Red-winged Blackbird, 77; Eastern Meadowlark, 11; Common Grackle, 84; Brown-headed Cowbird, 22; Orchard Oriole, 10; and Baltimore Oriole, 2.
House Finch, 26; Red Crossbill, 1; Pine Siskin, 5; American Goldfinch, 134; and House Sparrow, 27.

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I had a recent phone call with Erwin resident Don Dutton, who wanted to know why hummingbirds have been scarce around his home this summer. I’ve noticed fewer hummers at my own home this summer, but it’s natural for numbers to fluctuate from year to year. I anticipate that numbers will rise as hummingbirds begin migrating south again in the coming weeks. At that time, the adult hummers will be joined by the young birds from this season’s successful nesting attempts.

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Photo by Bryan Stevens • Numbers of Ruby-throated Hummingbird in the region tend to fluctuate each year, but people should see a spike in their numbers as the hummingbirds end summer nesting and start migrating south again.

Don shared that when he lived out west, he often visited Mount Charleston near Las Vegas, Nevada, where he saw swarms of hummingbirds comprised of various different species. In the eastern United States, the only nesting species is the Ruby-throated Hummingbird.

If you have felt slighted by hummers so far this year, keep a sugar water feeder available to attract them on their way south later this summer and into the fall. To share a sighting, make a comment, or ask a question, send email to ahoodedwarbler@aol.com.

 

 

Woman gets glimpse into life of a nesting ruby-throated hummingbird

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Photo Courtesy of Donna Ottinger                        This nest, filled with two tiny eggs, was discovered in a maple tree in a Bluff City yard by Donna Ottinger.

For Bluff City, Tennessee, resident Donna Ottinger, the show in her front yard beats anything you might find on television this summer. Since late July, Donna has been watching a female ruby-throated hummingbird that she has named Bliss carry out her nesting duties.

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Photo Courtesy of Donna Ottinger                  Bliss the ruby-throated hummingbird visits a feeder for a sip of sugar water.

Like all female ruby-throated hummingbirds, Bliss produced two eggs for containment in a delicate nest of spiderweb, lichen and plant fibers woven onto a maple tree branch. There are some reasons why it’s always a pair of eggs for hummingbirds. First, the nest is so small — about the size of a walnut half-shell — that there is barely room for two eggs, let alone more. Second, once the young hatch, the nest has just enough room to accommodate them as they grow, fed well by their mother. Third, feeding two hungry young hummingbirds is a demanding task. A female hummingbird has to find enough food to fuel her own body and help her young in the nest grow and thrive. It’s a full-time job during the daylight hours. She’s pressed hard to succeed at raising two young. Attempting to rear more would most likely prove impossible.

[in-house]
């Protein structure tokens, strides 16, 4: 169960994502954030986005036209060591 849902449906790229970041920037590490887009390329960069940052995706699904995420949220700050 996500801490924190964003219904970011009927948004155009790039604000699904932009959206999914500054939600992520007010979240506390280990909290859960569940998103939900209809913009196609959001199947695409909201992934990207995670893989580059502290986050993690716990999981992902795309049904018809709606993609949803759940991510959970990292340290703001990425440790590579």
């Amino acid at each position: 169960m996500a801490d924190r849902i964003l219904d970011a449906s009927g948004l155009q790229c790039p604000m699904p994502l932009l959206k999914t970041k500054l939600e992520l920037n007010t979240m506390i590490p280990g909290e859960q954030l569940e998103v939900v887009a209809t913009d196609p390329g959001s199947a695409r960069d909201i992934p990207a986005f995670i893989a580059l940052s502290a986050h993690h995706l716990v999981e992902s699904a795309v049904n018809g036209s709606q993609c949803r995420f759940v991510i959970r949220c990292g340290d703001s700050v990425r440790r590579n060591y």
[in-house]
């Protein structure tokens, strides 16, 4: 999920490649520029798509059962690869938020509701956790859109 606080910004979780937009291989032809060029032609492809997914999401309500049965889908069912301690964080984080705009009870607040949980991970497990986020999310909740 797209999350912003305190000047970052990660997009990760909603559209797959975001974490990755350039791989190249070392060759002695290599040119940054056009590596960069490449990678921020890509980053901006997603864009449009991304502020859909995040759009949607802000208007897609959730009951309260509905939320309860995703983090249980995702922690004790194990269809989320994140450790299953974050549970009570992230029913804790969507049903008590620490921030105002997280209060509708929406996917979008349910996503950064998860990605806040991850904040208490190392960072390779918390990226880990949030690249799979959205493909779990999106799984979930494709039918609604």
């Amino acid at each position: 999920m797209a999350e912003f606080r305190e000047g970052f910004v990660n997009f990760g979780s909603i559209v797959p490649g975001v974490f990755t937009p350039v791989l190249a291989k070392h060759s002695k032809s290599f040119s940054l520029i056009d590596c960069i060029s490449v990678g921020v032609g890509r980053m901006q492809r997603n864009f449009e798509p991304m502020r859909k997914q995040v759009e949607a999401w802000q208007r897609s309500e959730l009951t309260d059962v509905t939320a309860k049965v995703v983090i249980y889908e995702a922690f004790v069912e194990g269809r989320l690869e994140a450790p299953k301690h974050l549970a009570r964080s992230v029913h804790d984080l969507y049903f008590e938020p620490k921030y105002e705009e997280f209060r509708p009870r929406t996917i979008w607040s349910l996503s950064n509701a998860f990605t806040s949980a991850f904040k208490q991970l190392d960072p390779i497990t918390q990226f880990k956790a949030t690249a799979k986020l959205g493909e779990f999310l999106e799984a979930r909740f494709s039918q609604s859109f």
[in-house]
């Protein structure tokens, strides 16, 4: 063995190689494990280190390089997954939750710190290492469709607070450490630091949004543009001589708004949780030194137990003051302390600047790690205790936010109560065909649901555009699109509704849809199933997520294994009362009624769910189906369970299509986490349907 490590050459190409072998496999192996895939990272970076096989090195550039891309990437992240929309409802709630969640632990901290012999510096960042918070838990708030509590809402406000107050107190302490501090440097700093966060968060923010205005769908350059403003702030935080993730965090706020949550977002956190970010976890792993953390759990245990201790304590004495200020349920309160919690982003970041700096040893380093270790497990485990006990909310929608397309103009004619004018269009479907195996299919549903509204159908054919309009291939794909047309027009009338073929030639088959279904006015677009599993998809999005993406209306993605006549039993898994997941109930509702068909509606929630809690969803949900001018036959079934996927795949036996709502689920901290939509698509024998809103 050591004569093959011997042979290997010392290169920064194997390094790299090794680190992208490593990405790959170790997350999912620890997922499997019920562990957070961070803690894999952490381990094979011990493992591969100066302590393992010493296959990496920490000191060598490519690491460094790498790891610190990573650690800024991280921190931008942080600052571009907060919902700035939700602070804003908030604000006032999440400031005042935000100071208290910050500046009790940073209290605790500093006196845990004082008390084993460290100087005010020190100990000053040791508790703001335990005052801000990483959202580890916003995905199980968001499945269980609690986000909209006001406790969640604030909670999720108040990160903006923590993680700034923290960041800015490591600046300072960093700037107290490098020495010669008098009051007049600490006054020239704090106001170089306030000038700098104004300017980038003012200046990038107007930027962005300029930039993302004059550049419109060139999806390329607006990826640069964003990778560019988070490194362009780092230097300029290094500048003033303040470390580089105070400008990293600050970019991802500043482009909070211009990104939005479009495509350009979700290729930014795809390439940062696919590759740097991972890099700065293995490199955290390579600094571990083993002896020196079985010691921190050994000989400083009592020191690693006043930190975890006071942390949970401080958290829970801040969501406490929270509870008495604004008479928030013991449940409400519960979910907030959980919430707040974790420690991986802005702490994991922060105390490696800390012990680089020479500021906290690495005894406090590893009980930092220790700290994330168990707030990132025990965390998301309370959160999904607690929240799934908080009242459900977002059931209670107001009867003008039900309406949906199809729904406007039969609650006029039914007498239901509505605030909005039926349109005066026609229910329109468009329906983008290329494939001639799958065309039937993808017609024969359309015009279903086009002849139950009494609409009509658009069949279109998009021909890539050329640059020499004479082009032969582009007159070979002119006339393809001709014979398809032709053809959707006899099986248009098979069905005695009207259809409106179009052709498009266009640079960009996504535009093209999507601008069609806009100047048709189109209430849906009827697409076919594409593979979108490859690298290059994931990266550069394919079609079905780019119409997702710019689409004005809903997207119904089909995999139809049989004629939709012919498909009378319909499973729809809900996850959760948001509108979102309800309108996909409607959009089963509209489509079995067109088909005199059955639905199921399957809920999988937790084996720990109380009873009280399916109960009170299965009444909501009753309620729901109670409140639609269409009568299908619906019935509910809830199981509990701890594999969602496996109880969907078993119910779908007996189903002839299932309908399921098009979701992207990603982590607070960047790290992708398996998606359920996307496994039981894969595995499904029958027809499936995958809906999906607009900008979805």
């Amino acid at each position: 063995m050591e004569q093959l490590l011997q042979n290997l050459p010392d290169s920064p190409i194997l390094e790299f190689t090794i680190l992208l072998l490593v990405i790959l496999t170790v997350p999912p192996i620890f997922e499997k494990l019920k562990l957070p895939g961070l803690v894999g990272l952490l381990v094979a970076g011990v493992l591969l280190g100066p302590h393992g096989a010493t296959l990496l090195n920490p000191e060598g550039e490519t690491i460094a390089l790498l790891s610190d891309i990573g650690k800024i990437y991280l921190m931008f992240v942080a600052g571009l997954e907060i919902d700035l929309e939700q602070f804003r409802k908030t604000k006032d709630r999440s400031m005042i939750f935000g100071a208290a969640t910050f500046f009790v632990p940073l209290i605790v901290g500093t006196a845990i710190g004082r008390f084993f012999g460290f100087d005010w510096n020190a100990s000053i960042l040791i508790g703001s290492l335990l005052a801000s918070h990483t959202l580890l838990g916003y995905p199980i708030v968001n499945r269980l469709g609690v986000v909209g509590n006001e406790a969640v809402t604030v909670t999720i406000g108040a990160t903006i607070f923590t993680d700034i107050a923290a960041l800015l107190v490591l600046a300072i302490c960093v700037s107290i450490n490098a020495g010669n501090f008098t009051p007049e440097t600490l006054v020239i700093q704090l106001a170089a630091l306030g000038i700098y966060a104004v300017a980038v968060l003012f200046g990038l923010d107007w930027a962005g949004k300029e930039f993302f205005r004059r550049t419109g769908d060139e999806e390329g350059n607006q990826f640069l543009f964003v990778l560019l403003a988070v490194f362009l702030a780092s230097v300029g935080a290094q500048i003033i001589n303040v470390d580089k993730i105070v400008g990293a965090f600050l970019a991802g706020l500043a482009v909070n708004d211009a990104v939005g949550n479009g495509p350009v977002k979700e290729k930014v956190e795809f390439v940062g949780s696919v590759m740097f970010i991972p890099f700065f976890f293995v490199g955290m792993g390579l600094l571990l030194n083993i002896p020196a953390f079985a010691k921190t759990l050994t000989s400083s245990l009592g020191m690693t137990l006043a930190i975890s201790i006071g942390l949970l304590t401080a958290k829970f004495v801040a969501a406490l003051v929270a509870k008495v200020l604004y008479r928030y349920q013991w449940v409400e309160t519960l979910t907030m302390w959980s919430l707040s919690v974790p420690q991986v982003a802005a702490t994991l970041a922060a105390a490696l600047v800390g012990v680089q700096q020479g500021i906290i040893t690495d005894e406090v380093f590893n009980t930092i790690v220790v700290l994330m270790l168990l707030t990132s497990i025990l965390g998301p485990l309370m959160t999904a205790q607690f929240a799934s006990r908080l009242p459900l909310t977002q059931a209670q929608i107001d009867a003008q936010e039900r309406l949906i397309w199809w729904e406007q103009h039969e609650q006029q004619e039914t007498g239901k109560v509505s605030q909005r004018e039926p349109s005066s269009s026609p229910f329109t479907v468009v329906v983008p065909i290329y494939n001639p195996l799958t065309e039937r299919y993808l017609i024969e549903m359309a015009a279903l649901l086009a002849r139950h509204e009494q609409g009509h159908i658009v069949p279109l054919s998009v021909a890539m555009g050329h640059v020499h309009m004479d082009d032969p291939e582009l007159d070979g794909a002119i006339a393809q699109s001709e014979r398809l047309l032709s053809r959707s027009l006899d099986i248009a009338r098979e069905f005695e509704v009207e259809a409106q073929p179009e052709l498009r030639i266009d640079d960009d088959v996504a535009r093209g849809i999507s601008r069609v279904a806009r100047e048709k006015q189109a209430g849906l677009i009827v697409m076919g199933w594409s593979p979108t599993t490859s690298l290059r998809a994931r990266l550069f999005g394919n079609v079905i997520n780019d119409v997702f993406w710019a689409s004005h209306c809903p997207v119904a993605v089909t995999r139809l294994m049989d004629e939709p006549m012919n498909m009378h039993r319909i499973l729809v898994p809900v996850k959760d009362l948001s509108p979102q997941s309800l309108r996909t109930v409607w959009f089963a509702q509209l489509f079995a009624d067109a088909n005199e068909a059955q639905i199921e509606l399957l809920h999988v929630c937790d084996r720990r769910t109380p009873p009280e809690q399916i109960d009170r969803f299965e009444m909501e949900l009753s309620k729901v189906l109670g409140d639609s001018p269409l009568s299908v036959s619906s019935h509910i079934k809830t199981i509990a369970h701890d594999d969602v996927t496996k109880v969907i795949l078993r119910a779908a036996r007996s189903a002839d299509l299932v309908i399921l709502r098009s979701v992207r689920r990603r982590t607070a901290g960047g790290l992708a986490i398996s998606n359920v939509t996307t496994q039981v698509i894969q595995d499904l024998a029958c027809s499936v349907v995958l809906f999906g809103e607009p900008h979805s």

Donna compared the two tiny eggs to Tic Tac mints. The entire process — from building the nest to incubating eggs to tending hatchlings — requires a commitment of more than two months. Donna noted that even after the young hummingbirds hatched, Bliss continued to reinforce the nest with collected silk from spider webs.

Donna kept the nest under observation after she discovered it in late July. As she noted on her Facebook page, finding a hummingbird nest is not an everyday occurrence. The nest is on one of the lower branches of a large maple tree in her front yard only a short distance from her porch. She was able to sit comfortably while watching Bliss come and go to her tiny nest.

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Photo Courtesy of Donna Ottinger                                           Bliss, a ruby-throated hummingbird, sits on her nest to incubate her two eggs.

“It’s been a real blessing,” Donna told me when we met in person on Aug. 19. She was gracious enough to permit my mom and me to sit on her front porch and enjoy the show. During our visit, we got to watch as Bliss arrived to feed the babies. It’s not a spectacle for the squeamish. Bliss plunged her long bill deep into the throats of each baby bird in turn and pumped some nutritious contents into the growing youngsters. Despite the fact that it looked like she could easily impale the babies, they suffered no ill effects and looked quite full and satisfied after the visit.